IUCr Newsletter (1998). 6(4), 9.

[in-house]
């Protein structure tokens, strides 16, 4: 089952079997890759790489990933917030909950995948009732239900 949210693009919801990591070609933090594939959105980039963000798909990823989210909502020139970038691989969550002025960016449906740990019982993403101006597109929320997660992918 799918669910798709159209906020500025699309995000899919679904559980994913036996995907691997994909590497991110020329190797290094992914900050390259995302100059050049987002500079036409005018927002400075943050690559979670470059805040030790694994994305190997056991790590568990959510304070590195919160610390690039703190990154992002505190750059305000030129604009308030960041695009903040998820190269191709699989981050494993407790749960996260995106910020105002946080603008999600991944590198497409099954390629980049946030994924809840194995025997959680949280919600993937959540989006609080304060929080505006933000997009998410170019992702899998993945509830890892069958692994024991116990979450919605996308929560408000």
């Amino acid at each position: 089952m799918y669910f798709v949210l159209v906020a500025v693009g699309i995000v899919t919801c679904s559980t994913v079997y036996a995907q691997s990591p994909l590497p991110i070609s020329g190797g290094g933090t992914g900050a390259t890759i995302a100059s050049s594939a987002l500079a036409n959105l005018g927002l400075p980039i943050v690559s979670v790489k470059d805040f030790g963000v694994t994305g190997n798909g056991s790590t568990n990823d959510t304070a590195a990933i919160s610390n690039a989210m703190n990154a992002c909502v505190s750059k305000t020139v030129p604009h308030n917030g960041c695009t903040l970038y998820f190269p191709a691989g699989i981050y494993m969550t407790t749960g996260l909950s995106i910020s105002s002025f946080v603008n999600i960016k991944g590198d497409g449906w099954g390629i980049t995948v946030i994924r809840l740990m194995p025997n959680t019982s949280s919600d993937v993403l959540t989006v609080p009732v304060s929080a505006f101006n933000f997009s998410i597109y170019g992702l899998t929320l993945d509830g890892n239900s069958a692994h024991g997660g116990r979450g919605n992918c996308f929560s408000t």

Australian facilities for small angle X-ray (SAXS) and neutron (SANS) scattering and reflectometry are expanding. Forty scientists whose interests ranged from biology through chemistry, physics and materials science to engineering attended the first small angle and surface scattering meeting held at the Australian Nat'l U. (ANU) in April 1998. These techniques are used to examine the detailed structure of condensed matter on scales from about 1 to 100 nanometers in the supramolecular nanostructure range. By use of isotropic substitution or tuning the wavelength it is possible to selectively highlight different components in bulk materials and all types of surfaces and to follow chemical reactions and microstructure and texture formation at a scale inaccessible to ordinary microscopy or light scattering. New instruments now available include an X-ray reflectometer at the Research School of Chemistry; two more SAXS machines at ANU and the U. of South Australia; and a SAXS/Grazing incidence X-ray diffraction on "BigDiff" at the Australian Nat'l Beamline Facility, Tsukuba. Applications from the area of materials included studies of templated mesoparticles silicates, titania/zirconia nanoparticies, composite films of silica and organic surfactants, colloidal silica, and quantum well semiconductor devices. More direct applications to petroleum geology, domains in wood pulps, and activated carbons for water treatment were presented. The meeting left a clear impression that with the new apparatus these techniques can provide a new view of structure in a range in the past thought too large for chemistry but too small for engineering.